My Personal Leadership Philosophy
I speak often to groups of young and new leaders about the importance of having a written leadership philosophy.
And back in May I shared with you a blog post on how to develop your personal leadership philosophy.
So I thought I should share my own leadership philosophy with you this week. Here it is.
Leadership is an art.
It is the art of achieving progress through the involvement and actions of others.
The best leaders are people who lead from their own personal strengths, leadership philosophy, and leadership mindset. Great leaders also understand that organizational energy, workplace synergy, and end results are best attained when ambitious people with different and diverse backgrounds and thinking preferences are allowed to perform work together in a safe and supportive environment.
Successful leaders know how to create such thriving and supportive climates by applying the skills of adaptability, motivation, coaching, focus, collaboration, decision-making, communications, and personal development to both themselves and the people they lead.
Strong leaders leverage the emotions of passion, enthusiasm, self-satisfaction, trust, and loyalty to drive creativity, thinking, innovation, energy, and buy-in to strategies, tactics, and activities in pursuit of clearly stated goals and objectives.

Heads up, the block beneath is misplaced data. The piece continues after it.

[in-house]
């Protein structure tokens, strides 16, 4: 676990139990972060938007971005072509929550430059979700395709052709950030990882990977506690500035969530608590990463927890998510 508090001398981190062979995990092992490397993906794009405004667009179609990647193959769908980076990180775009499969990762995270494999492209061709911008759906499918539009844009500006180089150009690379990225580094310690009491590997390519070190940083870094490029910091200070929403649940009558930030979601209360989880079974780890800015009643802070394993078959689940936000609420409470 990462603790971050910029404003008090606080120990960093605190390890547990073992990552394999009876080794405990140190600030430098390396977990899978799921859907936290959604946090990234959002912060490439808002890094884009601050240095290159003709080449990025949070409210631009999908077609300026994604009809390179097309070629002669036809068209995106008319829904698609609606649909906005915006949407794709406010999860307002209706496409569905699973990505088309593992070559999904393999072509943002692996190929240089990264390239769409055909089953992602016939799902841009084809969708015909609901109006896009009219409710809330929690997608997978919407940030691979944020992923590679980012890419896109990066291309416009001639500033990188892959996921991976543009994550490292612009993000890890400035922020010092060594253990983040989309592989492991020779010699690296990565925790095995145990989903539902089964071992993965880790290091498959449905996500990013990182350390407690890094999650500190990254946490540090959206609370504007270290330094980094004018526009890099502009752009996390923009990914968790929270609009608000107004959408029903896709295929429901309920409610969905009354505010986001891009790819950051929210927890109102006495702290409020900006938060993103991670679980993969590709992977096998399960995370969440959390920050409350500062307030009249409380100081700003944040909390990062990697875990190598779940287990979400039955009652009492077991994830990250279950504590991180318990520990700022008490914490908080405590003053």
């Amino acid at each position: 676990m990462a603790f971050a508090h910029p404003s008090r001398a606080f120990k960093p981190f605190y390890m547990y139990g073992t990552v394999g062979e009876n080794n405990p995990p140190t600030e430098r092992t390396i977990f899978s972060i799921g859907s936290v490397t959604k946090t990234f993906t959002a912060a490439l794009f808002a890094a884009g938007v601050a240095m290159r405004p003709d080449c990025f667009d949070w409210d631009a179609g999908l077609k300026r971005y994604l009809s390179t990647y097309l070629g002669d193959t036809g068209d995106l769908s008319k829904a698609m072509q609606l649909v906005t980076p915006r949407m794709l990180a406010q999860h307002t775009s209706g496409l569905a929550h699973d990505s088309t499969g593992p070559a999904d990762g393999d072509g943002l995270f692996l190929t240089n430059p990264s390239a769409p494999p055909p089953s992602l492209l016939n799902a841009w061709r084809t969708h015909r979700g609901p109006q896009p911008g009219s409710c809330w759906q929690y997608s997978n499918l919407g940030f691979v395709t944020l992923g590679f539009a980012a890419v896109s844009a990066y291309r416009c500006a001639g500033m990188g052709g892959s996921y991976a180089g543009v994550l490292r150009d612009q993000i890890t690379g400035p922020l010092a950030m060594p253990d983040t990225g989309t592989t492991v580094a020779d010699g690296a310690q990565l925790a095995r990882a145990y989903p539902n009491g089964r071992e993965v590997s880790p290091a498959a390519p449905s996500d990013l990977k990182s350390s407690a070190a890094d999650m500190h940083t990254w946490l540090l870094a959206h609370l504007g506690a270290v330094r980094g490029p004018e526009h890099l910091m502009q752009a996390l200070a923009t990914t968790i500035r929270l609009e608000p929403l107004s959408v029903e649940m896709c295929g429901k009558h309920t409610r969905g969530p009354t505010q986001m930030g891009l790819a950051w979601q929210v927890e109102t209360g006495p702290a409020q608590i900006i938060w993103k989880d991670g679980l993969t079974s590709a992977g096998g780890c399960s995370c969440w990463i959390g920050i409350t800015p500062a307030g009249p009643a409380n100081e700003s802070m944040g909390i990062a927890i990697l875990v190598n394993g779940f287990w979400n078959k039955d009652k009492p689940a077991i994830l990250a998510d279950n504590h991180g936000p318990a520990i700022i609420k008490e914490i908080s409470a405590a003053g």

There are many ways to create your own personal leadership philosophy and leadership mindset. You could have your own set of rules, your own overriding philosophy of what is right, or know how you will act under pressure and changing circumstances. Or some combination of all three.
No single leadership philosophy can be viable for everyone. Each leader is faced with different circumstances, brings different backgrounds to their leadership positions, and leads widely different teams of people. Hence you have to figure out what the right leadership philosophy and mindset is for you.
Stop and ask yourself, “What is your personal leadership philosophy?” When was the last time you paused and seriously gave this question sufficient reflection? There’s no time like the present to give this question some serious thought and consideration.